Growth and Care of Basil
Photo courtesy of MewnBeam at flickr.com.
Soil and water requirements for basil plants
Basil seems to prefer a lighter (or sandy) soil, but will grow in raised beds or clay soil that is well-composted and well-drained. Well drained soil is absolutly essential for a happy, healthy basil. During the growing season, most basil plants prefer warm temperatures (above 55 at night) and moist, well-drained soil as they tend to perform poorly in cold, wet conditions. Basil is somewhat forgiving about soil pH (acidity and alkalinity) and will tolerate a range of about 5.5 to 8. A local nursery professional or university extension agent can help you determine if the soil conditions are right for your plant.
In milder summer climates, a generous watering can easily last most basils planted in beds for several days. However, basils grown in arid regions or climates with hot summers will happily soak up daily sprinklings with your garden hose. When planting in hot and dry areas, it’s a good idea to protect your basil plants from as much stress as possible:
Keeping your plants well-fertilized is important, but to avoid fungal and bacterial wilts, you should not feed at temperatures below 60 degrees. Basil tends to like a variety of fertilizers, but it performs best with organic or slow-release fertilizers. Worm-casting tea, compost tea and Garrett Juice all make great basil fertilizers. A strong application of any fertilizer will make the plant more susceptible to insects and diseases.
Additionally, fast-release or artificial fertilizers should be avoided as they will give the plant an undesirable flush of growth that may not be as tasty. Think of artificial fertilizer as plant junk food!
If starting from a transplant, make sure you give your plant a dose of liquid seaweed and a root-stimulating fertilizer such as HastaGro Plant Food or Garrett Juice. Under the right growing conditions you can expect a four-inch transplant to attain an easily harvestable size in approximately one month. It can be pinched back for culinary use sooner, but take care not to get eager and snip too much!
How to Plant Basil
Most basil is easily propagated by cuttings. In fact, cuttings are an excellent way to sustain a favorite basil plant from one growing season to the next. Just make sure the soil mix is well-drained and not too rich as a richly composted medium may encourage rot.
Most of the culinary basils should be planted about 12-15 inches apart. The distance between ornamental basils will depend on the variety and type, but most ornamentals need significantly more room to reach their full potential. Because basil does not withstand foot traffic well, you should select a planting spot far from the path of garden guests or pets.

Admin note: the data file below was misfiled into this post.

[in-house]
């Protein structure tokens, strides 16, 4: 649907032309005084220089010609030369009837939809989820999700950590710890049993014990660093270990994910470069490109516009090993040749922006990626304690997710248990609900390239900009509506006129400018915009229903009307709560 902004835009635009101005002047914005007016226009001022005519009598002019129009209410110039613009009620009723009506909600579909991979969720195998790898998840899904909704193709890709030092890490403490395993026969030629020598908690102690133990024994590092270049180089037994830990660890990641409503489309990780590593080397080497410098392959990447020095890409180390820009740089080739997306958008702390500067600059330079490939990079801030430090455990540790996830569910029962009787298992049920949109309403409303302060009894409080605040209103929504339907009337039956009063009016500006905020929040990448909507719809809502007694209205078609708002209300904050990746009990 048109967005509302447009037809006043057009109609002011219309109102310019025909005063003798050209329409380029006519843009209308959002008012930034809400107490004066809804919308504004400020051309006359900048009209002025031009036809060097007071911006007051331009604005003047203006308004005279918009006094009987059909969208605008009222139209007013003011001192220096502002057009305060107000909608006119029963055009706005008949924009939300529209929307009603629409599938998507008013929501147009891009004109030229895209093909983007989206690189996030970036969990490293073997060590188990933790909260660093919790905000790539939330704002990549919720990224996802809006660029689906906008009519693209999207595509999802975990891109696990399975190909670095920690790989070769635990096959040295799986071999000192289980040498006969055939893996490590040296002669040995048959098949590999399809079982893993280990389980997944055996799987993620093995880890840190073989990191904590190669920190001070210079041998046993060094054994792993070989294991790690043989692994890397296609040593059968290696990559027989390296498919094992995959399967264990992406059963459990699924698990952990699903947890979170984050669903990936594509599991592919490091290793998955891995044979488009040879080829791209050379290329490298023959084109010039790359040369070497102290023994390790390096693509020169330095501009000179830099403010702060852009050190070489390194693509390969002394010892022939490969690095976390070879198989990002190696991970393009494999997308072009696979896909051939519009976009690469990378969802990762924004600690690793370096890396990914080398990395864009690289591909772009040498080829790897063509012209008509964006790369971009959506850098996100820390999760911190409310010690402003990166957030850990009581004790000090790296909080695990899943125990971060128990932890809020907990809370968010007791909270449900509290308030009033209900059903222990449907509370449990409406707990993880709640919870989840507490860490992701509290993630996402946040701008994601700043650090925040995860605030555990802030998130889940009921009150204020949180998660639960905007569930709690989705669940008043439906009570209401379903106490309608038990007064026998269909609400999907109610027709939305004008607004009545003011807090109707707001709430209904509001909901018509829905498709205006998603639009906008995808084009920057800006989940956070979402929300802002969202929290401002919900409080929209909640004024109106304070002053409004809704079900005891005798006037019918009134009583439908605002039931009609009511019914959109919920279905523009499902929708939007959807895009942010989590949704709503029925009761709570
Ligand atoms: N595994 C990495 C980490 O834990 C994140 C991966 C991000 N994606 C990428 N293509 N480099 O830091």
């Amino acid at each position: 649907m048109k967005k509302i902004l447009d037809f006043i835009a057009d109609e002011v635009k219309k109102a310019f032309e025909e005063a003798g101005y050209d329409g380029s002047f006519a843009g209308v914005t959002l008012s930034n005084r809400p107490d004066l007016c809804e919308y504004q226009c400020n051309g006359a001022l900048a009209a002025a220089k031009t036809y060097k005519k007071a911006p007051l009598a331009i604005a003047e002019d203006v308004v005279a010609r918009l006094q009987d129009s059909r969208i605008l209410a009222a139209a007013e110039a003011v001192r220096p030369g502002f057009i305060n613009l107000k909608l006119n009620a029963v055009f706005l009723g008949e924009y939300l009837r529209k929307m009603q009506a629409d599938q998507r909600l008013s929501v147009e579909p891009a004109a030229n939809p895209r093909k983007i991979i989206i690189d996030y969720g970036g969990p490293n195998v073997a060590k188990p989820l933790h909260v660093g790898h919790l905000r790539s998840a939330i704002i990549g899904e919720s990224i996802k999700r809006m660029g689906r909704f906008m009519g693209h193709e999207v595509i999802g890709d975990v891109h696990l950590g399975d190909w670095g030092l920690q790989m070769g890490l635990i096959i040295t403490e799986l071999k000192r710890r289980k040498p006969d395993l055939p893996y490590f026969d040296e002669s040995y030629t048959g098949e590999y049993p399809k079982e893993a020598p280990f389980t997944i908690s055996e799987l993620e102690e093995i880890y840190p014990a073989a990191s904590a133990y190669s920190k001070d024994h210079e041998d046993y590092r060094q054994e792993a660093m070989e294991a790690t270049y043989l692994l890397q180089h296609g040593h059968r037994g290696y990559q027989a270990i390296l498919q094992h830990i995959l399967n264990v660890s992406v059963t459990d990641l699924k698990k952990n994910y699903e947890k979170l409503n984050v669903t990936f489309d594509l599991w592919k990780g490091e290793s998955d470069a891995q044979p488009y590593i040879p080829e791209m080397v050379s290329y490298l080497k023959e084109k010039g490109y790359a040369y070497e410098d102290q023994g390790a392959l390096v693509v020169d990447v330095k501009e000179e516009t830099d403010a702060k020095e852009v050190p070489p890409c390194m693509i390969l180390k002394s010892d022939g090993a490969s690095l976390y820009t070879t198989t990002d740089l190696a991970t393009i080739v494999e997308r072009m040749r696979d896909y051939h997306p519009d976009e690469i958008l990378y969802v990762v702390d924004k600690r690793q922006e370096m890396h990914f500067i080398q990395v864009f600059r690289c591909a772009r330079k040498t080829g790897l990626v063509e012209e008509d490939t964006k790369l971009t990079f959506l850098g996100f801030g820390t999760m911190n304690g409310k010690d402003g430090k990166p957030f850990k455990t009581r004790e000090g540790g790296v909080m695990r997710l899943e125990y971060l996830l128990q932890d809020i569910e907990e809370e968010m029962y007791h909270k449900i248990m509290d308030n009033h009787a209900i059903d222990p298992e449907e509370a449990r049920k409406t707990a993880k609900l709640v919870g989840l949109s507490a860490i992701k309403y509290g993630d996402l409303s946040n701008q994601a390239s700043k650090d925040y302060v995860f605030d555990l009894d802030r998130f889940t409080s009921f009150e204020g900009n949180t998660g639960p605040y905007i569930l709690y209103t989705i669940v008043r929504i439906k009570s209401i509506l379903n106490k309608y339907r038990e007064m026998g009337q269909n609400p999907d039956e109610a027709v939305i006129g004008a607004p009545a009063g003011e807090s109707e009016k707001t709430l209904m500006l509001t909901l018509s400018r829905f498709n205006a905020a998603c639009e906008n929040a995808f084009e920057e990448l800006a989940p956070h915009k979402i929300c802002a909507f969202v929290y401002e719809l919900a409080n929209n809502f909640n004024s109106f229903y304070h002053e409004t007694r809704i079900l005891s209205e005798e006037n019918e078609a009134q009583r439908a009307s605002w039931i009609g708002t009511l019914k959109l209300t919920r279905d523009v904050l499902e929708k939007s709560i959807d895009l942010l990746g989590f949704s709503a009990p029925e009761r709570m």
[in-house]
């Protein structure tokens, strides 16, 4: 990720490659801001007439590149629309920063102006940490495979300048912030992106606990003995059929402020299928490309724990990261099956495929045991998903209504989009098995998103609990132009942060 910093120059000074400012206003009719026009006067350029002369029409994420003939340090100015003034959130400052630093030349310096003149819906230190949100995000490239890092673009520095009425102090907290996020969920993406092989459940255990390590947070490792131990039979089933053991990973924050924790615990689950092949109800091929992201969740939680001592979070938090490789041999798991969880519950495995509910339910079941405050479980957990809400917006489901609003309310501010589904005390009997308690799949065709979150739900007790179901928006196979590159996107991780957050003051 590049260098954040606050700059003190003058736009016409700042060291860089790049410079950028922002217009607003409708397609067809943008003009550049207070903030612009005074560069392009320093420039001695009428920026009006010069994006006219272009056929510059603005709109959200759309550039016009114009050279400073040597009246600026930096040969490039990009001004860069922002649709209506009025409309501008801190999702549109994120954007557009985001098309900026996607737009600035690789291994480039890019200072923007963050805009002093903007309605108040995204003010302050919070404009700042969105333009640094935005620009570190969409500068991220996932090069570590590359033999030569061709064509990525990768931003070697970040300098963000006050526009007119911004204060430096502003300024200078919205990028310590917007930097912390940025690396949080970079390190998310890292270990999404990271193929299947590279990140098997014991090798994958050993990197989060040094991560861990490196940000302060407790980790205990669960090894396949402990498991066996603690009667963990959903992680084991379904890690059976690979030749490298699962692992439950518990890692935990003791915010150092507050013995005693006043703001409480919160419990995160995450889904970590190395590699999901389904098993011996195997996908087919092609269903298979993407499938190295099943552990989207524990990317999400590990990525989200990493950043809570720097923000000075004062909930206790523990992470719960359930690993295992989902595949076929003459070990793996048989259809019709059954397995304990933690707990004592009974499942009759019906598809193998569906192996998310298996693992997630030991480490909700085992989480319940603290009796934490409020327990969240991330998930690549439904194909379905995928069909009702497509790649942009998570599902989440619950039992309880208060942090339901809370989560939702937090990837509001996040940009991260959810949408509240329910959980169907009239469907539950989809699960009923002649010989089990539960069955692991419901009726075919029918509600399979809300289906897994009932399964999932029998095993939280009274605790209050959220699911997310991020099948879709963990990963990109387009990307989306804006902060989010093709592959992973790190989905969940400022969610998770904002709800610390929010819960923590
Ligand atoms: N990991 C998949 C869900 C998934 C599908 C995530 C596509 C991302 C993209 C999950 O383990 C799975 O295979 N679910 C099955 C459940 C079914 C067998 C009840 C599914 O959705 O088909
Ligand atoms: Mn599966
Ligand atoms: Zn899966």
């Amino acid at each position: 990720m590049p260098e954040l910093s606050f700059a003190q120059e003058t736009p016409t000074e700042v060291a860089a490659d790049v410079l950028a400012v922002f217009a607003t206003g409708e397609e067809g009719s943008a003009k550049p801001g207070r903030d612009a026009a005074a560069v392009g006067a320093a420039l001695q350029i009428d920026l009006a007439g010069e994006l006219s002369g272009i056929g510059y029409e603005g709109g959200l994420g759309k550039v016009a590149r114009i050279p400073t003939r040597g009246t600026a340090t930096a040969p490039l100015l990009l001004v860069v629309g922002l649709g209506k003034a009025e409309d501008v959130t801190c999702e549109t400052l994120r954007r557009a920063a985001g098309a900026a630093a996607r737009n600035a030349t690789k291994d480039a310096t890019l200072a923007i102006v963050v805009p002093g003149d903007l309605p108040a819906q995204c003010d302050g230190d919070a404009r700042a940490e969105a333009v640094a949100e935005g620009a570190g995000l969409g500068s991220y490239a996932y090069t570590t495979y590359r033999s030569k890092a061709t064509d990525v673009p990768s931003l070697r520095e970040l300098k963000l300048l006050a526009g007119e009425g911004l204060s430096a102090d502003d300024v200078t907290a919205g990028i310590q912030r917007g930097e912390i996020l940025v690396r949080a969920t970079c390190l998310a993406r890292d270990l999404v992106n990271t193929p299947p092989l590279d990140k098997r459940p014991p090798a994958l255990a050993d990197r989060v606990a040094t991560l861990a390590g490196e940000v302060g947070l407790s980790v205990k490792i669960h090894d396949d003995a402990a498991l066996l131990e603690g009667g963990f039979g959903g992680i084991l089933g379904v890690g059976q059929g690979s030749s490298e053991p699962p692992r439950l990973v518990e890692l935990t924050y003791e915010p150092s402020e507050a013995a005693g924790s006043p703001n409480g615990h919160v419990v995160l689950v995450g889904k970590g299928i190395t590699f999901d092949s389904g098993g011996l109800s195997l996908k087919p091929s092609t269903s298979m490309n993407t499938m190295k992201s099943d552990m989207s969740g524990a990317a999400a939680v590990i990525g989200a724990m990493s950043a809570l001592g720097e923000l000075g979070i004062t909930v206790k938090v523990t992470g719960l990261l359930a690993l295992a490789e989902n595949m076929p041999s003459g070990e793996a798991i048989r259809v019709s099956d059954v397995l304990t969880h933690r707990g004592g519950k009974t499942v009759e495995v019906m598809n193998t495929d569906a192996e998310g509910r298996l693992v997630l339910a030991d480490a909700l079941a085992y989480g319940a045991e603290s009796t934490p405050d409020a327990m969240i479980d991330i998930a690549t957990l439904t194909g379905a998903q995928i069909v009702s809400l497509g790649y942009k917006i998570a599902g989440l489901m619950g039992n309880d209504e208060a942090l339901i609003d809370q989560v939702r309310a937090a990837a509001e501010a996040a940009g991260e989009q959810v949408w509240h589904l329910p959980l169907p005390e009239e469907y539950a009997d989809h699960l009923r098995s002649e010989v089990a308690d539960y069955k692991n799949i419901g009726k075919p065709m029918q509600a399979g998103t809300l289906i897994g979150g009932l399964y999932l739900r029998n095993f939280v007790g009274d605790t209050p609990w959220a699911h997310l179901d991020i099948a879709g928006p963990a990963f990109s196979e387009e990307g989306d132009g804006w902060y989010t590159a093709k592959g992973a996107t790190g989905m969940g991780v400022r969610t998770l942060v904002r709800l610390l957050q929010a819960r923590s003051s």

To give your outdoor basil a jump-start, solarize the soil. This may sound technical, but it really isn’t. Just spread some clear plastic over the planting area, weight down its edges and let the soil bake for two to three weeks. To give your basil seeds an earlier start indoors, use a bottom heat source in your seed tray to trick your plants into coming up early.
If starting from seeds, you should water the seed tray with a liquid seaweed solution. Liquid seaweed has a lot of natural growth stimulants and micronutrients that your seedlings will appreciate. Also, you should use a soil additive that contains a high phosphate content such as soft rock phosphate. The available phosphate within these additives is very important to the development of seedlings.
At 7 to 14 days, your seedlings should start to appear. However, keep in mind that seeds will germinate only in warm soil above 55 degrees. If planning seeds outdoors, wait until late spring when temperatures are above 60 degrees. You should be able to harvest green leaves from seed in approximately six weeks. You should not harvest your plant until it is at least four inches tall with a minimum of six mature leaves, but don’t take more than half of them.
Basil Diseases, and How to Avoid Them
Again, well-drained soil is essential to the success of your basil and probably the best preventive action you can take against common soil-borne fungal diseases such as pythium wilt (damping off) and fusarium wilt. Fungal and bacteria wilts are best avoided by planting and growing properly.
Because little can be done to reverse the effects of such diseases, prevention is really the key. As seedlings are especially susceptible to fungal diseases, starting with transplants from your local nursery can also help you avoid fungal wilts. Ensuring adequate air circulation can also help stave off unwanted diseases. Dusting soft rock/colloidal phosphate on the surface of the soil and incorporating it into the potting mixture of seed trays and pots can also prevent the spread of pythium wilt.
If a batch of these rotten fungi or bacteria pops up, there are a few things you can do. Horticultural cornmeal works on a variety of soil-borne fungal diseases. Garlic fungicide spray can work on many disease and insect problems. Sprays made of whole milk (no, I am not kidding!) will sometimes kill the offending disease. Also, cedar flake and hardwood mulch have been somewhat successful at preventing wilt and foliar disease. However, an over abundance of mulch in seed trays (more than one-tenth of one inch) can prevent your basil plants from coming up. Sometimes these remedies don’t work, and starting over is the best option.
Basil Pests, And How to Avoid Them
Most of the insects that attack basil are caused by water stress, cold or cool weather, not enough sunlight or poor drainage. Here are a few solutions to the most common insect hordes: